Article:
Back in the saddle
I have felt a little out of the loop the past few weeks, not keeping up with cattle markets and issues. A few weeks ago, I had to have major back surgery which took me out of the game for a while. It’s been difficult to stay up with the markets, but I figured it’s time to make some kind of appearance. I even had to miss our annual Western Livestock Journal ranch tour in California, one thing I certainly didn’t want to miss, but doc’s orders. Miss it or risk not walking again. It was a pretty easy choice. Walking still appeals to me.
I had three disks in my spine fused together. For those of you who know me, I have been trying to put these fusions off for a long time and it finally came to the point when the docs said do it or risk never walking normally again, which could still be a risk, for all I know. I was never a good walker anyway, but my wife Rita tells me I was a pretty good dancer at one time.
Even though I wasn’t on the tour, I received tons of thank you letters for our efforts on putting together another great tour, along with lots of get well cards.
I’m very thankful that I have a good staff that doesn’t miss a beat when I’m gone, and great colleagues who can step in and deliver some comment about the cattle business. Traci Eatherton did a nice job making sure our paper was completed and Logan Ipsen did a good job stepping in as the new guy and covering the tour. This week’s paper has a photo recap of the tour to give everyone a glimpse of just how much fun it is.
But the best part during my absence is it appears that live cattle prices have risen and perhaps we’re on our way to a stronger summer market. We did stop in the grocery story over the weekend and noticed the ground beef counter was fairly picked over and boxed beef prices were much stronger. Slaughter is finally picking up. So it was nice to come back to a stronger cattle market.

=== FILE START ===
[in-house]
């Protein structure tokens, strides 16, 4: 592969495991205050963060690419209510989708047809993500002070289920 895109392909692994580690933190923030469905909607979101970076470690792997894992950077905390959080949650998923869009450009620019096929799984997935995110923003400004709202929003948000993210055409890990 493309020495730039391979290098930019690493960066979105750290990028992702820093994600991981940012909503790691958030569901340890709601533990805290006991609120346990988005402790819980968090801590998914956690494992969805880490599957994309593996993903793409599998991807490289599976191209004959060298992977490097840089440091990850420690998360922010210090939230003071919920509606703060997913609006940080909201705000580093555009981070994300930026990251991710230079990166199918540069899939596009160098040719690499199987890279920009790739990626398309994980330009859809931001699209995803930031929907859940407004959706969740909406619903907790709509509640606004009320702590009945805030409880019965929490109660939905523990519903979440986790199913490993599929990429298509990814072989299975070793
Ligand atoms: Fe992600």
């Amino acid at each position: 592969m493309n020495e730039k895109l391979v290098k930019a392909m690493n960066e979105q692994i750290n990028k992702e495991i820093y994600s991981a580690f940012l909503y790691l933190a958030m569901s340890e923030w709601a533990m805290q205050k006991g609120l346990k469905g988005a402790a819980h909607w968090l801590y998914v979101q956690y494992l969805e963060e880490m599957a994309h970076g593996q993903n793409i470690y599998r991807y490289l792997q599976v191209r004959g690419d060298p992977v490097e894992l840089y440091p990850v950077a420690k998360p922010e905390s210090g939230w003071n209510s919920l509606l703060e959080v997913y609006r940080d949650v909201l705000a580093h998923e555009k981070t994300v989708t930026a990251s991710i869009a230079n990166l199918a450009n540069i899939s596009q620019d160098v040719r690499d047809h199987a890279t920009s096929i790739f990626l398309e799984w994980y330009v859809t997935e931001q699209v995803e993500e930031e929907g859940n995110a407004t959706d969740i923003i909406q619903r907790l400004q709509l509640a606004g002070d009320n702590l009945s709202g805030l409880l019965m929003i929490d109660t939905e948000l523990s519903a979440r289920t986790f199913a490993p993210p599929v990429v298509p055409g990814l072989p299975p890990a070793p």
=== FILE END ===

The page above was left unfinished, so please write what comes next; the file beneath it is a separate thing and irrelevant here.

Memorial Day weekend was a great week for beef sales, especially for the steaks. I suppose consumers have had enough hamburgers and had to satisfy that desire for a good steak.
The last cattle on feed report was quite a surprise with cattle feeders not too eager to place cattle at any weight. Placements were down 15 percent, which is fairly dramatic at this point and time. Cattle on feed numbers were just under 100 percent of last year, which should put inventory in pretty decent shape going into summer. And West Coast and wheat belt cattle should be looking for new homes about now.
Beef consumption is tied so closely to fuel prices that at times it seems unrealistic. All disposable income is tied to fuel prices, which may have a small impact on beef sales. For the month, gasoline prices have dropped 21 cents a gallon while the Choice beef cutout has increased somewhere around the same level. Could it be a one-to-one trade-off for gasoline and beef? I wouldn’t think so.
Our friend Andy Gottschalk remains concerned about cattle weights becoming too large and creating too much tonnage for a smooth marketing summer. It sure seems that the overall numbers are headed in the right direction, but he says that carcass weight data and grading continue to confirm an industry which is less current than last year. If some marketings are deferred as suggested, the added weight will also become a price limiting factor, despite fed cattle supplies beginning to decline entering the fourth quarter. Each additional 8 pounds gain year to year in carcass weight is equivalent to adding approximately 1 percent to beef production— which gives us about 3 percent slack since we’re that far behind on total beef production so far this year.
Steve Meyer at the CME said that weekly steer carcasses weights have been as much as 24 pounds higher than last year and have averaged 15.47 pounds more so far in 2012. Heavy weights have increased even more dramatically, growing an average of 17.8 pounds, or 2.3 percent, so far in 2012 with weights the week of March 12 exceeding the 2011 level by 30 pounds! YTD beef output is down 3 percent from last year, but that number would have been -5.2 percent had steer and heifer weights been equal to last year.
Feeding conditions have been ideal for cattle feeders and I just wonder how the widespread use of Optiflex and Zilmax have added to beef production this past year. These two growth promotants have certainly had the opportunity to change the industry. But at some point, they may become a problem for the industry, too.
While it’s only been a few weeks since surgery, and it’s still a little difficult to keep my head in the game, this business is like learning how to ride a bike, “once you get it, you got it forever.” — PETE CROW